The National Research Council (NRC) presented their preliminary findings of a study to improve recreational data collection to fisheries managers and members of the recreational fishing community in Arlington, Virginia this past week. The major findings of the report were that the main recreational data collection tool, the Marine Recreational Fishing Statistics Survey (MRFSS), for sampling the universe of anglers and determining their catch and effort is inadequate for management and policy decisions. They found the design, sampling techniques and collection fatally flawed, failing to use current survey sampling theory or taking the human dimension of fishing into consideration. These findings promoted a recommendation for a complete redesign of the program on behalf of the NRC.
"The recreational fishing community has been saying MRFSS is broken for over a decade," states Jim Donofrio. "The findings of the NRC report outline ways to improve the current system that we have been advocating for years."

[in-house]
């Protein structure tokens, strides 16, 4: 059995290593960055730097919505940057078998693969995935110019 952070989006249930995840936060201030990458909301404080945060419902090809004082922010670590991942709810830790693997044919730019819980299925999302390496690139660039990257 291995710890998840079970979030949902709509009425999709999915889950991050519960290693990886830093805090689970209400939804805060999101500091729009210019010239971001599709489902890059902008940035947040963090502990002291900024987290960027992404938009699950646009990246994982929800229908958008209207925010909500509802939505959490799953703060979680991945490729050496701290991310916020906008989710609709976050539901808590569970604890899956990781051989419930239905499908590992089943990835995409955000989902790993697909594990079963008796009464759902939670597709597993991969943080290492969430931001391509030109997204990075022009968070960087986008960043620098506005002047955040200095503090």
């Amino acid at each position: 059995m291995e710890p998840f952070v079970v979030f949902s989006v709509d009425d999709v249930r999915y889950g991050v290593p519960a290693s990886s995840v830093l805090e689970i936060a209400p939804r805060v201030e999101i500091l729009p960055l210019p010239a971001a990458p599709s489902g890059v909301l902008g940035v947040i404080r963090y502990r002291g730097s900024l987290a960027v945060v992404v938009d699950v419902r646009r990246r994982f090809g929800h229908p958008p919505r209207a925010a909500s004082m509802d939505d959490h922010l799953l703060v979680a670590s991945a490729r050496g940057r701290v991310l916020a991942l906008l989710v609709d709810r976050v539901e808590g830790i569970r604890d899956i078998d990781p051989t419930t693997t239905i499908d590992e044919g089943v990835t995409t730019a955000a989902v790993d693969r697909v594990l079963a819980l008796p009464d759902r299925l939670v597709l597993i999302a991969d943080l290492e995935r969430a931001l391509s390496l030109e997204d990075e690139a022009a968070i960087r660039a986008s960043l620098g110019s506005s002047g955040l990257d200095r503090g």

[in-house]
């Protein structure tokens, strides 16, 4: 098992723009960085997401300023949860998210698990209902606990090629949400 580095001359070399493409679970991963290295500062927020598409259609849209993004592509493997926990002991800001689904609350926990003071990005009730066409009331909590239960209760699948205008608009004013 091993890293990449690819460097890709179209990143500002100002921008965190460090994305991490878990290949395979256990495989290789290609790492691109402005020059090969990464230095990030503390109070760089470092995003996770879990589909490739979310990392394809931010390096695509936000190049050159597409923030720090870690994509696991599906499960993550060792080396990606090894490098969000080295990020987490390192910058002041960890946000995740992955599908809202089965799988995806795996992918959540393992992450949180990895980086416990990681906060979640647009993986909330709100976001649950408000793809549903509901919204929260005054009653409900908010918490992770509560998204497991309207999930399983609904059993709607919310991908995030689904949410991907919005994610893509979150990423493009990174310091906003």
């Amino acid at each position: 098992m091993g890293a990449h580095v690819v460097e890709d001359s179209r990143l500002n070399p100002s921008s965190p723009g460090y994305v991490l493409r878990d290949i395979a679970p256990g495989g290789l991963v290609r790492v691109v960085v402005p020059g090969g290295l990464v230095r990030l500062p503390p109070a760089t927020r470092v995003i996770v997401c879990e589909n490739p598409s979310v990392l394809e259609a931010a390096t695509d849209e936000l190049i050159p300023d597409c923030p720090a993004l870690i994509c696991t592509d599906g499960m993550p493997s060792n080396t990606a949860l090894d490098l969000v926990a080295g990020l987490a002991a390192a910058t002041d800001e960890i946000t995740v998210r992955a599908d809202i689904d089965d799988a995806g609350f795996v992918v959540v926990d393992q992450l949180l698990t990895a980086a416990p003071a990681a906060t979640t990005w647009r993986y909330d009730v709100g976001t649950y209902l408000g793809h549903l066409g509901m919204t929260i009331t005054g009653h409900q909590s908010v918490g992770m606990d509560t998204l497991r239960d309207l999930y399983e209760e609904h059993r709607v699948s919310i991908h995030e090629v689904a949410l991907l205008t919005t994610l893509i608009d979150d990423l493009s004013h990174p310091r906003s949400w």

This is not the first time that MRFSS has been critically reviewed. In fact, a minimum of 4 studies have evaluated recreational data collection programs in recent years, including two NRC reports issued in 2000 and 2002, both of which include ways to make improvements. Since that time, nothing has been done to significantly improve MRFSS or the estimates it produces. Even with the erroneous 2003 New York summer flounder estimates and the 2005 NY and NJ weakfish numbers, NMFS defended MRFSS and the status quo in favor of listening to anglers and industry members who testified that these numbers simply can't be true.
"Fishermen have been spending their own time and money attending meetings to testify against estimates they know to be counter to what actually happened on the water only to have managers dismiss them. This report validates their statements.
The RFA is encouraged by the NRC findings and will hold NMFS feet to the fire to see these changes carried out. During the two years this study was being conducted, RFA among other fishing groups gave testimony and suggestions of which much is included in the final report. The final report is due out the first week in April but a summary of this report can be viewed at /files/pdf/201105/11616.pdf.